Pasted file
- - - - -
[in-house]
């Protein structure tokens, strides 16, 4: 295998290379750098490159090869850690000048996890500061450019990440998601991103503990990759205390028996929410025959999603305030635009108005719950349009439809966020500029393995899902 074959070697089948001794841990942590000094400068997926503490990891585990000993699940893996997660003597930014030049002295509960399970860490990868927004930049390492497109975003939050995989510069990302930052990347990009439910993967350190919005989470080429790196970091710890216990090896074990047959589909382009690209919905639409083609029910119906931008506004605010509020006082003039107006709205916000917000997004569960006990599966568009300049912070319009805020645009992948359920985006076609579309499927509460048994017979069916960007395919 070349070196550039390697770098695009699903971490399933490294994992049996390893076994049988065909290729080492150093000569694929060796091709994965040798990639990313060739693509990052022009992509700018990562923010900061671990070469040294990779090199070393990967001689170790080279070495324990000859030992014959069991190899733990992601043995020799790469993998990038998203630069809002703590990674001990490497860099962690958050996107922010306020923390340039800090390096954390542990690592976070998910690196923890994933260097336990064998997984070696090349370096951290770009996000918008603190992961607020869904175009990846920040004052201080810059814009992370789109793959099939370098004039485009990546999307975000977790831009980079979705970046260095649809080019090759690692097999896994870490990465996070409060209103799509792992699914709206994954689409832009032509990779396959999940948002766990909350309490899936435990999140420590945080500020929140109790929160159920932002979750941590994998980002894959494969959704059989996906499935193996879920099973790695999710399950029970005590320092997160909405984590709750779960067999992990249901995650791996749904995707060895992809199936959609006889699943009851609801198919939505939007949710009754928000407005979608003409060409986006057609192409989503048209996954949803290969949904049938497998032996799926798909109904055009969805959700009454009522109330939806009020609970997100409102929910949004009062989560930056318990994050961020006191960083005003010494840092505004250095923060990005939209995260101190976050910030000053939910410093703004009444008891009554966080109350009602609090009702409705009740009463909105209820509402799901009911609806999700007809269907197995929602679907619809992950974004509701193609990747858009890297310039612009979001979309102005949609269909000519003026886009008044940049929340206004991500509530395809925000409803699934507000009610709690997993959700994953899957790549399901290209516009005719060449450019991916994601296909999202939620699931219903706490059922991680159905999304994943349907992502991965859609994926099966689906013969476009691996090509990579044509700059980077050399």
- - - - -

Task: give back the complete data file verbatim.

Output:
[in-house]
């Protein structure tokens, strides 16, 4: 295998290379750098490159090869850690000048996890500061450019990440998601991103503990990759205390028996929410025959999603305030635009108005719950349009439809966020500029393995899902 074959070697089948001794841990942590000094400068997926503490990891585990000993699940893996997660003597930014030049002295509960399970860490990868927004930049390492497109975003939050995989510069990302930052990347990009439910993967350190919005989470080429790196970091710890216990090896074990047959589909382009690209919905639409083609029910119906931008506004605010509020006082003039107006709205916000917000997004569960006990599966568009300049912070319009805020645009992948359920985006076609579309499927509460048994017979069916960007395919 070349070196550039390697770098695009699903971490399933490294994992049996390893076994049988065909290729080492150093000569694929060796091709994965040798990639990313060739693509990052022009992509700018990562923010900061671990070469040294990779090199070393990967001689170790080279070495324990000859030992014959069991190899733990992601043995020799790469993998990038998203630069809002703590990674001990490497860099962690958050996107922010306020923390340039800090390096954390542990690592976070998910690196923890994933260097336990064998997984070696090349370096951290770009996000918008603190992961607020869904175009990846920040004052201080810059814009992370789109793959099939370098004039485009990546999307975000977790831009980079979705970046260095649809080019090759690692097999896994870490990465996070409060209103799509792992699914709206994954689409832009032509990779396959999940948002766990909350309490899936435990999140420590945080500020929140109790929160159920932002979750941590994998980002894959494969959704059989996906499935193996879920099973790695999710399950029970005590320092997160909405984590709750779960067999992990249901995650791996749904995707060895992809199936959609006889699943009851609801198919939505939007949710009754928000407005979608003409060409986006057609192409989503048209996954949803290969949904049938497998032996799926798909109904055009969805959700009454009522109330939806009020609970997100409102929910949004009062989560930056318990994050961020006191960083005003010494840092505004250095923060990005939209995260101190976050910030000053939910410093703004009444008891009554966080109350009602609090009702409705009740009463909105209820509402799901009911609806999700007809269907197995929602679907619809992950974004509701193609990747858009890297310039612009979001979309102005949609269909000519003026886009008044940049929340206004991500509530395809925000409803699934507000009610709690997993959700994953899957790549399901290209516009005719060449450019991916994601296909999202939620699931219903706490059922991680159905999304994943349907992502991965859609994926099966689906013969476009691996090509990579044509700059980077050399």